Human Rights for Pragmatists: Social Power in Modern Times
by Jack Snyder
Human rights are among our most pressing issues today, yet rights promoters have reached an impasse in their effort to achieve rights for all. Human Rights for Pragmatists explains why: activists prioritize universal legal and moral norms, backed by the public shaming of violators, but in fact rights prevail only when they serve the interests of powerful local constituencies. Jack Snyder demonstrates that where local power and politics lead, rights follow. He presents an innovative roadmap for addressing a broad agenda of human rights concerns: impunity for atrocities, dilemmas of free speech in the age of social media, entrenched abuses of women’s rights, and more.
Exploring the historical development of human rights around the globe, Snyder shows that liberal rights–based states have experienced a competitive edge over authoritarian regimes in the modern era. He focuses on the role of power, the interests of individuals and the groups they form, and the dynamics of bargaining and coalitions among those groups. The path to human rights entails transitioning from a social order grounded in patronage and favoritism to one dedicated to equal treatment under impersonal rules. Rights flourish when they benefit dominant local actors with the clout to persuade ambivalent peers. Activists, policymakers, and others attempting to advance rights should embrace a tailored strategy, one that acknowledges local power structures and cultural practices.
Constructively turning the mainstream framework of human rights advocacy on its head, Human Rights for Pragmatists offers tangible steps that all advocates can take to move the rights project forward.
This event will be in person at the Heyman Center and live-streamed online. Please register for both in-person and virtual attendance via the link.
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About the Author
Jack Snyder is the Robert and Renee Belfer Professor of International Relations in the political science department and the Saltzman Institute of War and Peace Studies at Columbia University. His books include Electing to Fight: Why Emerging Democracies Go to War (MIT Press, 2005), co-authored with Edward D. Mansfield; From Voting to Violence: Democratization and Nationalist Conflict (Norton Books, 2000); Myths of Empire: Domestic Politics and International Ambition. (Cornell University Press, 1991); The Ideology of the Offensive: Military Decision Making and the Disasters of 1914 (Cornell 1984); and Civil Wars, Insecurity, and Intervention, co-editor with Barbara Walter (Columbia University Press, 1999).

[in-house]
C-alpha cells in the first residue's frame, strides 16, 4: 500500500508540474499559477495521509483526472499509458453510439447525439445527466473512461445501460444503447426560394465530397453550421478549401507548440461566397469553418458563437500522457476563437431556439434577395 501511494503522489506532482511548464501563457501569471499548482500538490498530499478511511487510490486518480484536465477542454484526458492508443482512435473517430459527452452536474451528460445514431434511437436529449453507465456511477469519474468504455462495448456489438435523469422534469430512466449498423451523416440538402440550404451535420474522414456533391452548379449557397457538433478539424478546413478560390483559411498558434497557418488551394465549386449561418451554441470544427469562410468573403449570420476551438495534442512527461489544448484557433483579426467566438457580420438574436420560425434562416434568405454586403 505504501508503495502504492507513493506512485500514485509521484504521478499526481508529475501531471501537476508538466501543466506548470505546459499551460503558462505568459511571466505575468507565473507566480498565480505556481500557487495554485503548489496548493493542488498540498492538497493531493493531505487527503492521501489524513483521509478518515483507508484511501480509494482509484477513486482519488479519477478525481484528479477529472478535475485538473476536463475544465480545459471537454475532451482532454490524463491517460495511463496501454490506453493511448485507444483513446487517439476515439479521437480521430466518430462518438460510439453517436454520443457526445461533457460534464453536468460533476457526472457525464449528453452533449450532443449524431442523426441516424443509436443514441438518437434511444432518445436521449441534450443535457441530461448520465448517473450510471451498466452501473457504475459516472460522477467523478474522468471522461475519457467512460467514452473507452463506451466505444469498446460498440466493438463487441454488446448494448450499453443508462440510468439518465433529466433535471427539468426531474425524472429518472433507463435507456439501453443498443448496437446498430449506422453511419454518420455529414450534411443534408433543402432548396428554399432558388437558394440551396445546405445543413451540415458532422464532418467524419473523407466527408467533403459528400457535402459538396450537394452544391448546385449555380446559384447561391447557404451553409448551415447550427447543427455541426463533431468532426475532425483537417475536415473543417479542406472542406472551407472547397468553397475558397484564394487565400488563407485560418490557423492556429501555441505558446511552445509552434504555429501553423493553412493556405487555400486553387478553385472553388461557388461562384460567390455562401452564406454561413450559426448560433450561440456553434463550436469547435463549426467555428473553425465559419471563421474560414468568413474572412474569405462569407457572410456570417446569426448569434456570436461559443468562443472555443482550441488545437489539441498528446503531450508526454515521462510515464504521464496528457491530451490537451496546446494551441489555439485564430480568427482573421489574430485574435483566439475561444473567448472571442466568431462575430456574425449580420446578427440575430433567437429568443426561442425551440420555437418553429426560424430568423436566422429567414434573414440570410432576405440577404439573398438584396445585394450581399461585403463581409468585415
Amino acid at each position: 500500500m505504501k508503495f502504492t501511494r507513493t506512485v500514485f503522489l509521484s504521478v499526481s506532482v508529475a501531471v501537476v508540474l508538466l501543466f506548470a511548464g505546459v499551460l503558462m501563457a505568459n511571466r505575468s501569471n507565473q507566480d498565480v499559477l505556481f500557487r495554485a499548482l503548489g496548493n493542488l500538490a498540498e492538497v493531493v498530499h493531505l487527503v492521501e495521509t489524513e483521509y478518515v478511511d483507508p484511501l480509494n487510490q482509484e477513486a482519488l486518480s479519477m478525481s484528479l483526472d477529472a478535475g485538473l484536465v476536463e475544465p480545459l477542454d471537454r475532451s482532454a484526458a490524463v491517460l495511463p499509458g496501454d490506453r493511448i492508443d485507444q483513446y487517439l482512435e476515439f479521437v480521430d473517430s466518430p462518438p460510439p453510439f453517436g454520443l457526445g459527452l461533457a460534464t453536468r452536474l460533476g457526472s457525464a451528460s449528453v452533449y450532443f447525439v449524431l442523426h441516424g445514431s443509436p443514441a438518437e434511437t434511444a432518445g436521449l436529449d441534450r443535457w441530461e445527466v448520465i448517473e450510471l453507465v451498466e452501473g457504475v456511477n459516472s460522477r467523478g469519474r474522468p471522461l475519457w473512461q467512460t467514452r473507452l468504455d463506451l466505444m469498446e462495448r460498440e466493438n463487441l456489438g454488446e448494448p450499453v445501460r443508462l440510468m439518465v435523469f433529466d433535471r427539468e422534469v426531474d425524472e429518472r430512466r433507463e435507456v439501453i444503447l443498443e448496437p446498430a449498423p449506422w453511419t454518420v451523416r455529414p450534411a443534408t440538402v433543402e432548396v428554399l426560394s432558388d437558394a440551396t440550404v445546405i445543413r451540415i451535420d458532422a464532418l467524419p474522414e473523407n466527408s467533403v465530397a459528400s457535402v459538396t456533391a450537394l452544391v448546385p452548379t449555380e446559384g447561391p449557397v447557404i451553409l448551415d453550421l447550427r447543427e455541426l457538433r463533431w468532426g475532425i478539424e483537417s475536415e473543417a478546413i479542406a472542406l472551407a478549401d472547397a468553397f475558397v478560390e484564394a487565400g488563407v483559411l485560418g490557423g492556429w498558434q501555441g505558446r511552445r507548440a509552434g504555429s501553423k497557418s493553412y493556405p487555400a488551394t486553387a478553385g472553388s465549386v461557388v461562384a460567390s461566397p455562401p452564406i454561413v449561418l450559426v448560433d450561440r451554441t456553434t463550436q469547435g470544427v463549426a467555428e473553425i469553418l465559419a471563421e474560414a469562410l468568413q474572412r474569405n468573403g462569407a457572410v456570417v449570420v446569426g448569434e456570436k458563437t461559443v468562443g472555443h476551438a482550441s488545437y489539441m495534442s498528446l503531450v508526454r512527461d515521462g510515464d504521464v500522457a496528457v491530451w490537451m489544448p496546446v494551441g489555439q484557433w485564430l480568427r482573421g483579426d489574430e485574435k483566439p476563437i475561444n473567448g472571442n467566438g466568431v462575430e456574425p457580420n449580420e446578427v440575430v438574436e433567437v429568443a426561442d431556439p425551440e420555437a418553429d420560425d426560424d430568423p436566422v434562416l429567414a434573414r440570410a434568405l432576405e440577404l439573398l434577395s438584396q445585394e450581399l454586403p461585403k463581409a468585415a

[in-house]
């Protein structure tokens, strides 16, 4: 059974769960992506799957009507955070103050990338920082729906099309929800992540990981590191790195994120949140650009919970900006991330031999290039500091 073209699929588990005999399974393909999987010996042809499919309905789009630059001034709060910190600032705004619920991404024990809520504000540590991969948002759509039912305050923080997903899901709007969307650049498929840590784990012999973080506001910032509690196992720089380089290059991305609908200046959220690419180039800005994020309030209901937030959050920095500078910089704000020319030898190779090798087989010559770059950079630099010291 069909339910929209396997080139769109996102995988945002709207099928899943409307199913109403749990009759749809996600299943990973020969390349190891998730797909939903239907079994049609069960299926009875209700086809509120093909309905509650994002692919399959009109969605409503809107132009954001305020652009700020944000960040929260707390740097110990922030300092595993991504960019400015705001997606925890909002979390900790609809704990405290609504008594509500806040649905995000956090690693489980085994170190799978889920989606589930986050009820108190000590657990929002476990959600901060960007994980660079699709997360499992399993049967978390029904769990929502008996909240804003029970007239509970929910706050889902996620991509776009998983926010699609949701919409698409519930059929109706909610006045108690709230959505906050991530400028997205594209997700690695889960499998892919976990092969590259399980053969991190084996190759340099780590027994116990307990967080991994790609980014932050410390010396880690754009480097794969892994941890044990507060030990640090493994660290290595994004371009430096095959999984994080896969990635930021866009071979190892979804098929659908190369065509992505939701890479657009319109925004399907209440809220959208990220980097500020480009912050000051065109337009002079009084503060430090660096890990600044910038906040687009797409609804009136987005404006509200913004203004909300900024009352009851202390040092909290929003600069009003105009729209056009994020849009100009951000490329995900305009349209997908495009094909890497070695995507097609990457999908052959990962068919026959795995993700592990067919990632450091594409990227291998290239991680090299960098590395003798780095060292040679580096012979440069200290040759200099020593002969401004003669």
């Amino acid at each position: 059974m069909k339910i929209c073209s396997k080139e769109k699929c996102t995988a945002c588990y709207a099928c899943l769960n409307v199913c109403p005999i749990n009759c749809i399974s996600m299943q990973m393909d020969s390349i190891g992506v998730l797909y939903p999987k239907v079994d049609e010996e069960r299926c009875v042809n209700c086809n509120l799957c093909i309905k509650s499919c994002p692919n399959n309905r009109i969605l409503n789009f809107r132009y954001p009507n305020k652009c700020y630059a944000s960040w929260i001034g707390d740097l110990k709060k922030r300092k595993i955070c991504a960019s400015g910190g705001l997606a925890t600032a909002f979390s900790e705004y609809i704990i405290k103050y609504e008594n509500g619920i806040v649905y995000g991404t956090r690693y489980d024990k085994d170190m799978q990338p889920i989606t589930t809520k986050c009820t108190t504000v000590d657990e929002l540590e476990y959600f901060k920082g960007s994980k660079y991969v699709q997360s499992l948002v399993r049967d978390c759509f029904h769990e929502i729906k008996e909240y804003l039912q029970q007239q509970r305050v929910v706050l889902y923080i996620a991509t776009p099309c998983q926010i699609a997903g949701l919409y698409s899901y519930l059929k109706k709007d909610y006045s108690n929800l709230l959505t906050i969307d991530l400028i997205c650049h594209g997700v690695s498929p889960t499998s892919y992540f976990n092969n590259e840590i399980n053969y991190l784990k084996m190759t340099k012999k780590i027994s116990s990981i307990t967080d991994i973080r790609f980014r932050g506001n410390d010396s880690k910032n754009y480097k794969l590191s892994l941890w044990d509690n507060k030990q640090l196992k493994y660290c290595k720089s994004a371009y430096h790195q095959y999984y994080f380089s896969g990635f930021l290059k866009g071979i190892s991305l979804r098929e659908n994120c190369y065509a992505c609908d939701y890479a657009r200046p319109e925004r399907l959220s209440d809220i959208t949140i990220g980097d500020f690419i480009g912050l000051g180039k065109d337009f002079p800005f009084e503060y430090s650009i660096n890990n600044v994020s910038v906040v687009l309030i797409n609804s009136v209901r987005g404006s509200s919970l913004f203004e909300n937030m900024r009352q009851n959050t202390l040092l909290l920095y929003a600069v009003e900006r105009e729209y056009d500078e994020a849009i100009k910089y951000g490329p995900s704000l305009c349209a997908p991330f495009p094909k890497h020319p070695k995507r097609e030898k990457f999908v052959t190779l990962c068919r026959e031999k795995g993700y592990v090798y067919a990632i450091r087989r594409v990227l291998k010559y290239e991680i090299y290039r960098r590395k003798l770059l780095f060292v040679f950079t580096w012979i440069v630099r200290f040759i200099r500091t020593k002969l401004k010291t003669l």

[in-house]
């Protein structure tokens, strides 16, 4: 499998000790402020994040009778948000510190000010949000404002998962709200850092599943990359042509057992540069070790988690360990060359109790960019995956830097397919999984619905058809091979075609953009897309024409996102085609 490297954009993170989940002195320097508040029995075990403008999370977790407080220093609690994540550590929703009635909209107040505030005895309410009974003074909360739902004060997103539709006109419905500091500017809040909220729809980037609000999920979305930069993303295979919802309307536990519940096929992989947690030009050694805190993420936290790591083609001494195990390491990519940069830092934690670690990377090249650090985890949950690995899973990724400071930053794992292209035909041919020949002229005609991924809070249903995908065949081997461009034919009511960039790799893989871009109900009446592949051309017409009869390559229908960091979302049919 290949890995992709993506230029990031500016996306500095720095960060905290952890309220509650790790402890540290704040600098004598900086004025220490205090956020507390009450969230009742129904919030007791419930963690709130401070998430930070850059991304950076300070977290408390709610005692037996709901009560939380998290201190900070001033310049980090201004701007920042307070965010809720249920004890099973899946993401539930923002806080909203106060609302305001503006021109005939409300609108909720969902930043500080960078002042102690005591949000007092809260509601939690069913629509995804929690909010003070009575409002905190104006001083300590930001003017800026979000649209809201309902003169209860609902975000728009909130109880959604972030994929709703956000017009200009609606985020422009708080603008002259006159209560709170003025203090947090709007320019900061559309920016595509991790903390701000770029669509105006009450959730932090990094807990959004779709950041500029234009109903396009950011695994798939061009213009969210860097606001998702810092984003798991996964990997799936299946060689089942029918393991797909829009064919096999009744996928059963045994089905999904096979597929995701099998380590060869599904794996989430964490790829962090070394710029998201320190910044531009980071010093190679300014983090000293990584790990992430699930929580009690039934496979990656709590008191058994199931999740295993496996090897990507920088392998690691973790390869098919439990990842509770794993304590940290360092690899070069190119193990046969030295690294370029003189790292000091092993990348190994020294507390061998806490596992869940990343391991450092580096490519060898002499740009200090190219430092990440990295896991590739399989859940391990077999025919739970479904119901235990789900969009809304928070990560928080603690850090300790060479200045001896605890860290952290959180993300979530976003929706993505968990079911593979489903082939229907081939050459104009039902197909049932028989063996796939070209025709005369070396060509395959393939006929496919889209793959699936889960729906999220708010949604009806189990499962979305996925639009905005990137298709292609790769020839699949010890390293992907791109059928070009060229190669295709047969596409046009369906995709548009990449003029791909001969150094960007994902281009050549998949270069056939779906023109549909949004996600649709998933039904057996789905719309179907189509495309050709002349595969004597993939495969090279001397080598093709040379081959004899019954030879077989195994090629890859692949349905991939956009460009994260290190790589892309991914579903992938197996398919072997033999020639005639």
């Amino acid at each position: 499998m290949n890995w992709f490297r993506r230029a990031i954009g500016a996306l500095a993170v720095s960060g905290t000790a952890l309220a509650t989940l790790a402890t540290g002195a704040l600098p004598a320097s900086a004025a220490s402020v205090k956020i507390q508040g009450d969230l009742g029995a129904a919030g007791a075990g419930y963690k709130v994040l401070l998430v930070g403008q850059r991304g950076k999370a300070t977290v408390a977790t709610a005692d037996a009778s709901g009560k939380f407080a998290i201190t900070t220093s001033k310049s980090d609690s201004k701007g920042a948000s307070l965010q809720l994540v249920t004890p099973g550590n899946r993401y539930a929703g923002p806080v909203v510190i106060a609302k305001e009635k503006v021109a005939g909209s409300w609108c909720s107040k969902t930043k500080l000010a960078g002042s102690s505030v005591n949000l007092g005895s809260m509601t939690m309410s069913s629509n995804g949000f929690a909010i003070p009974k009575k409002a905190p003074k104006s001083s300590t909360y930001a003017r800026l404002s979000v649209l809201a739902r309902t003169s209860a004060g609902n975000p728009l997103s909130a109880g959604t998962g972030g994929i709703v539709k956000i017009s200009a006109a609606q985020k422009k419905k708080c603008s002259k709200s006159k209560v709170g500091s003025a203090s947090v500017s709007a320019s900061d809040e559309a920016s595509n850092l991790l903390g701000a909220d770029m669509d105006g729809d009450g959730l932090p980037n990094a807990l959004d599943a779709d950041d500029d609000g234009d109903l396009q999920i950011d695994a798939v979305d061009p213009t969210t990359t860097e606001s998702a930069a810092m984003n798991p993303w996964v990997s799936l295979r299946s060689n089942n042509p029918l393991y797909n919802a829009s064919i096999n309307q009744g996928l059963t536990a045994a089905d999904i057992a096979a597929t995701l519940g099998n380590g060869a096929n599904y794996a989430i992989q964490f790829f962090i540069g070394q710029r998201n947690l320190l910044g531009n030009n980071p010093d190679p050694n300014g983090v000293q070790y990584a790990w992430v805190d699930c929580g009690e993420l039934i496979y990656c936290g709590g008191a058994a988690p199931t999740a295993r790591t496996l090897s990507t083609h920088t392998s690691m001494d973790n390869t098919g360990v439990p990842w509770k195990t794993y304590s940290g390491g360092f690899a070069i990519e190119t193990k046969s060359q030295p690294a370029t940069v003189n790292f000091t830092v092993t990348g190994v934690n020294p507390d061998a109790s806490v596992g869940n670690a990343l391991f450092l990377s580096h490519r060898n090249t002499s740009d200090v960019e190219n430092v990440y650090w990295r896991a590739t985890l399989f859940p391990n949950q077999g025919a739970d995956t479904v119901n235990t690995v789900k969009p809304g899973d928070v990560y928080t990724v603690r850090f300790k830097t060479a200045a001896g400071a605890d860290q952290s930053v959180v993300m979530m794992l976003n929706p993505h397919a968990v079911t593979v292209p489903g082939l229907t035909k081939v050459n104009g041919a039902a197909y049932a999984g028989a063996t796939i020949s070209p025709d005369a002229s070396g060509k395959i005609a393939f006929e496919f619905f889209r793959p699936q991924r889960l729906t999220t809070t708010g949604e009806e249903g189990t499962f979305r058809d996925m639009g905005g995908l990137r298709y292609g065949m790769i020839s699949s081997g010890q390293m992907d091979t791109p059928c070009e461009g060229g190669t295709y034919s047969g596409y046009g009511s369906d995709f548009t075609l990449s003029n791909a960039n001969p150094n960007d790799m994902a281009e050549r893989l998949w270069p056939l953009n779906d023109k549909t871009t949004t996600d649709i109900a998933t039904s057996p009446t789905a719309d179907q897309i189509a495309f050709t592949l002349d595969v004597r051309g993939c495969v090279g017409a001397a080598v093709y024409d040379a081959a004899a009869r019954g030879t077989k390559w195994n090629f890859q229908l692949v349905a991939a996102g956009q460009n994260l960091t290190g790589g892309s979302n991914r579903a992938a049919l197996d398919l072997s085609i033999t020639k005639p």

About the Speakers
Sarah Daly Assistant Professor of Political Science at Columbia University. She has been a visiting associate research scholar in Latin American Studies at Princeton University, a pre-doctoral fellow at the Belfer Center for Science and International Affairs at Harvard University, and a post-doctoral fellow in the Political Science Department and at the Center for International Security and Cooperation at Stanford University.
James A. Goldston is the executive director of the Open Society Justice Initiative, which advances the rule of law and rights protection worldwide through advocacy, litigation, research, and the promotion of legal capacity. A leading practitioner of international human rights and criminal law, Goldston has litigated several groundbreaking cases before the European Court of Human Rights and United Nations treaty bodies, including on issues of counterterrorism, racial discrimination, and torture.
Joseph Slaughter specializes in literature, law, and socio-cultural history of the Global South (particularly Latin America and Africa). He’s especially interested in the social work of literature—the myriad ways in which literature intersects (formally, historically, ideologically, materially) with problems of social justice, human rights, intellectual property, and international law. He is an Associate Professor in the Department of English and Comparative literature.
Andreas Wimmer is the Lieber Professor of Sociology and Political Philosophy in the Department of Sociology at Columbia University. His research brings a long-term historical and globally comparative perspective to the questions of how states are built and nations formed, how racial and ethnic hierarchies form or dissolve in the process, and when this will result in conflict and war. Most recently, he is trying to understand how ideas and institutions travel across the world and with what consequences.